West Asia is emerging as a key strategic zone for Indian steelmakers such as Jindal Steel and Power Ltd and Essar Steel.
Even as the region is seeing growing demand for steel products, the availability of cheaper gas makes it an attractive geography for the steel producers.
This is why Jindal is increasing the capacity of its steel plant at Sohar, Oman. And, Essar has set up a processing and distribution facility in Dubai hoping to cater to growing demand of consumers in West Asia and North African region.
Jindal, which acquired a 1.5 million tonnes per annum (mtpa) gas-based hot briquetted iron (HBI) plant in Oman last year, is now planning to enhance its capacity to about 5 mtpa over the next four to five years.
“We are requesting the Oman Government to give us more gas so that we can expand there,” said Mr Sushil Maroo, Director and Group CFO, JSPL.
Jindal is looking at setting up an integrated steel plant in Oman as there are no such plants in the region. “It would be cost effective to produce steel due to the availability of gas and also due to the demand. We plan to import raw material and then go up to producing finished products,” Mr Maroo said.
According to World Steel Association (WSA) forecast, the steel market in West Asia is expected to grow by 2.6 per cent in 2011 and 7.6 per cent in 2012. In 2010, the steel consumption in the region stood at 45.3 million tonnes.
The supply shortfall, estimated at more than 12 million tonnes, could augur well for the Indian players looking to tap that market. The availability of cheap gas in the region would work in favour of the Indian players locating their operations in the region, an analyst said.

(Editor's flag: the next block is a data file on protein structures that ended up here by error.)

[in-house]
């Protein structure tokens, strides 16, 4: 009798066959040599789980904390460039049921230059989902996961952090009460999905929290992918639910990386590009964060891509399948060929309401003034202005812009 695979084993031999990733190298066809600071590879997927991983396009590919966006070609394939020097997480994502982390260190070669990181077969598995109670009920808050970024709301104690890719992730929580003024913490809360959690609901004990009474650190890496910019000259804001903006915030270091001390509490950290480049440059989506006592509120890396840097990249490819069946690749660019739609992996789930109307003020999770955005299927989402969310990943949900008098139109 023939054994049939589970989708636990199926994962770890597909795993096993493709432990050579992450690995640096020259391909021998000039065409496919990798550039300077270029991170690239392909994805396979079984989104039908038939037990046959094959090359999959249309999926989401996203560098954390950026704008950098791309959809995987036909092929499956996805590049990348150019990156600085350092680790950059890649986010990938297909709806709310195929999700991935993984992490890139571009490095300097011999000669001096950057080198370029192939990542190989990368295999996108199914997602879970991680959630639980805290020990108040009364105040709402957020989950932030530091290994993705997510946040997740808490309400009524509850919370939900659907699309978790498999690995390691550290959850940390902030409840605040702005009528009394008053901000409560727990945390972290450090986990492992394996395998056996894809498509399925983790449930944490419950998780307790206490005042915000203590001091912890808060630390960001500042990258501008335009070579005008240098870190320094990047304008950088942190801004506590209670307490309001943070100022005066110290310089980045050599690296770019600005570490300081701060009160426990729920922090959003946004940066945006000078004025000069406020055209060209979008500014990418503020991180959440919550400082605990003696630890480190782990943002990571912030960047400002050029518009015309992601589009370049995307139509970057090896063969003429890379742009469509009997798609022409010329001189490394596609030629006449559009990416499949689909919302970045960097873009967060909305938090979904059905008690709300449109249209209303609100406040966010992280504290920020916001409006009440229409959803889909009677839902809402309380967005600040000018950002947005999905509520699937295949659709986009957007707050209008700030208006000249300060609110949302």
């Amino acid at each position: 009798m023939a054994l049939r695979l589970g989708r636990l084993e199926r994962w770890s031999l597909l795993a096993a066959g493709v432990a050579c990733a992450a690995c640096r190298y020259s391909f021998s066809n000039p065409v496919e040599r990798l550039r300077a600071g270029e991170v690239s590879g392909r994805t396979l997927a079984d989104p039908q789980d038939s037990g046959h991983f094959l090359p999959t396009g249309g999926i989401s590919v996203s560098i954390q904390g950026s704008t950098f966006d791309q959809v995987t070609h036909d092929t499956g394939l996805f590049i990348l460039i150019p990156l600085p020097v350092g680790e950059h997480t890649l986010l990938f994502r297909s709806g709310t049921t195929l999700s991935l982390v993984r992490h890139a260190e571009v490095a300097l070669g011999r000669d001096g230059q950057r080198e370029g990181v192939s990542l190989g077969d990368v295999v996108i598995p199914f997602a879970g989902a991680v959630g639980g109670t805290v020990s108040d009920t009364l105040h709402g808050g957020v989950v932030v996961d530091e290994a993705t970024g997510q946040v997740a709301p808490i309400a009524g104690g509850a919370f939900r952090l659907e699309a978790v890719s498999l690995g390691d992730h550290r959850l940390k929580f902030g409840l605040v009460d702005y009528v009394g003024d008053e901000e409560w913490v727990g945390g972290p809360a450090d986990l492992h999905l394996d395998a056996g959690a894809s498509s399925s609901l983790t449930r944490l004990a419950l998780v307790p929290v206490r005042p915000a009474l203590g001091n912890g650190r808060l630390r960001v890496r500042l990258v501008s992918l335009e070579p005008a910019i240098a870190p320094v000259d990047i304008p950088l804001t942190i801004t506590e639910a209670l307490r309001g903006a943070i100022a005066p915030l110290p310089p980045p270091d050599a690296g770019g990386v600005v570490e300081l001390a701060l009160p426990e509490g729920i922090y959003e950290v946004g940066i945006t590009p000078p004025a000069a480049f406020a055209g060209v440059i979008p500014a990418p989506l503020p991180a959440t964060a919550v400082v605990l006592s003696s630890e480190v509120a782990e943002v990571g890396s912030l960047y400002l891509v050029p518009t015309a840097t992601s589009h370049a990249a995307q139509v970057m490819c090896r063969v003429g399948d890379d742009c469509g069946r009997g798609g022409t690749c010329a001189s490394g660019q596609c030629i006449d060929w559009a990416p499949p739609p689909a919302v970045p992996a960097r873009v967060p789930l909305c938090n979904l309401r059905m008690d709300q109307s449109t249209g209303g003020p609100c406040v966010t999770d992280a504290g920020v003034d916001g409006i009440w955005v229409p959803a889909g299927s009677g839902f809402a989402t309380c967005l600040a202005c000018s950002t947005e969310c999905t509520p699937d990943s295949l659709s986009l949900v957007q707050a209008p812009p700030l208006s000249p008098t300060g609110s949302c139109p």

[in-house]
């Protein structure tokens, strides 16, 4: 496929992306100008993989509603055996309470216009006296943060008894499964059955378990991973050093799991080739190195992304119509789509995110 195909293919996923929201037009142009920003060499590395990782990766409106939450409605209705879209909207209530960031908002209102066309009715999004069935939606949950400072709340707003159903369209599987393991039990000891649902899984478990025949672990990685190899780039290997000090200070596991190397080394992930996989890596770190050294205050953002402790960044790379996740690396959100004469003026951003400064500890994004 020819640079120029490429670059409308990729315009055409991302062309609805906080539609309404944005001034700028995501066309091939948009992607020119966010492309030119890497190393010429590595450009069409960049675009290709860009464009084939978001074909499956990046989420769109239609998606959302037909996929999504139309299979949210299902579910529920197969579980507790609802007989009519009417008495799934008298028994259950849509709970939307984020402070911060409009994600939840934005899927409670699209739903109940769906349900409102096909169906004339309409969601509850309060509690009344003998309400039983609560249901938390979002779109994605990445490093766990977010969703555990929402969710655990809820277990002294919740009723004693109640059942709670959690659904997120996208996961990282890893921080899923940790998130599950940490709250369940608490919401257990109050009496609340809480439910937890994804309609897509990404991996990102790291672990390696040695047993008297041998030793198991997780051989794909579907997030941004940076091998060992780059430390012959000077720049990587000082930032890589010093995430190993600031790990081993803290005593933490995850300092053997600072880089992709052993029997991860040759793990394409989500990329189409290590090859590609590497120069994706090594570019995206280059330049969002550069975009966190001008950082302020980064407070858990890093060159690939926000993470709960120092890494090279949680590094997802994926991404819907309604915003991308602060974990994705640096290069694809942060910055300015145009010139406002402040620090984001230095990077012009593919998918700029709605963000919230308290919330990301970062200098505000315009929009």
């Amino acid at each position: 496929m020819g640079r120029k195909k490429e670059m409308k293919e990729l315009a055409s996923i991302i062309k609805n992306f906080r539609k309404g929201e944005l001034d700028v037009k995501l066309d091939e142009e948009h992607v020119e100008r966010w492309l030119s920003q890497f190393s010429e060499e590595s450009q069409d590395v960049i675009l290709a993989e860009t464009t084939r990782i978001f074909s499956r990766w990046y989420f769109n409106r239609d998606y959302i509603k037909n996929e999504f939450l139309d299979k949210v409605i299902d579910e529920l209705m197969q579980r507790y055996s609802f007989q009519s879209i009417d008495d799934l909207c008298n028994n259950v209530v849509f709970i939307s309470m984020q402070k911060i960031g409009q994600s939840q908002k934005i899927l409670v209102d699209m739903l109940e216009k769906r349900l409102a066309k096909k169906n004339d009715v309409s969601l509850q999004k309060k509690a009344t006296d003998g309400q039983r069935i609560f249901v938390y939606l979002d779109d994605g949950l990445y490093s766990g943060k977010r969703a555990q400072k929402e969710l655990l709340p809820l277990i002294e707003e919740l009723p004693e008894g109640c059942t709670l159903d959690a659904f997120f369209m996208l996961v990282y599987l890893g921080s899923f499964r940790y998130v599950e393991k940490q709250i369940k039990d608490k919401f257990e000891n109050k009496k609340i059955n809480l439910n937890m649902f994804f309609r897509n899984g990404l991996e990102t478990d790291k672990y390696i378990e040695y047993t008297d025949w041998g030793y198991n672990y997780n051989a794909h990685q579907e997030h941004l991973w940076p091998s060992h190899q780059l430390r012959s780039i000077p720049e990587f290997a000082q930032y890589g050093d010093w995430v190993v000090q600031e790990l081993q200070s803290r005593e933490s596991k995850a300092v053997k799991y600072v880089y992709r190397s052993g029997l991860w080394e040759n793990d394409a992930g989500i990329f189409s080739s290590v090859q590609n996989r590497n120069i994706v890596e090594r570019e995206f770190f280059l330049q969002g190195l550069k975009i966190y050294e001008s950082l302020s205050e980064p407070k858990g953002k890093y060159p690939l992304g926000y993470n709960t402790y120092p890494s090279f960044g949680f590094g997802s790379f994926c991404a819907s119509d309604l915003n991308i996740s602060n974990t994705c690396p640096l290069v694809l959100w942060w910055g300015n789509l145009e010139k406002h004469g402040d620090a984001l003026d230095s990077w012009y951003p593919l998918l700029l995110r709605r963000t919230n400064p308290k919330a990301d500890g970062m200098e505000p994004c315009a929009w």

Essar, which has its steel plant and port located on west coast of India at Hazira, sees a natural market in West Asia for its products. The company plans to export hot and cold rolled coils from its Hazira plant to its Dubai facility and subsequently sell the processed products such as steel plates and colour coated steels for customers in ship-building, oil and gas sectors in the region.
For Essar, it costs less to move steel to West Asia from Hazira than to move it outside of Gujarat. Similarly, the time to move to West Asia is less than the time it takes to move to the east coast of India. The travel time to east coast of India from Hazira is anywhere between 4 and 7 days depending on the location and the time taken to reach West Asia is 3-4 days.
Similarly, the freight cost from Hazira to east coast works out to $30-40 a tonne, while to West Asia is about 25-30 a tonne.
Public sector firm SAIL, though primarily a domestic player maintains a continuous strategic presence in export markets mainly in Asia, Middle East, North Africa and Europe. “We strive to add at least one new country every year to our repertoire of countries to which we export, to widen our global reach. In the past three years we have added Sudan, Ethiopia and Syria,” SAIL sources said.
Last year, West Asia and North Africa accounted for a fifth of SAIL's total exports of 3.3 lakh tonnes.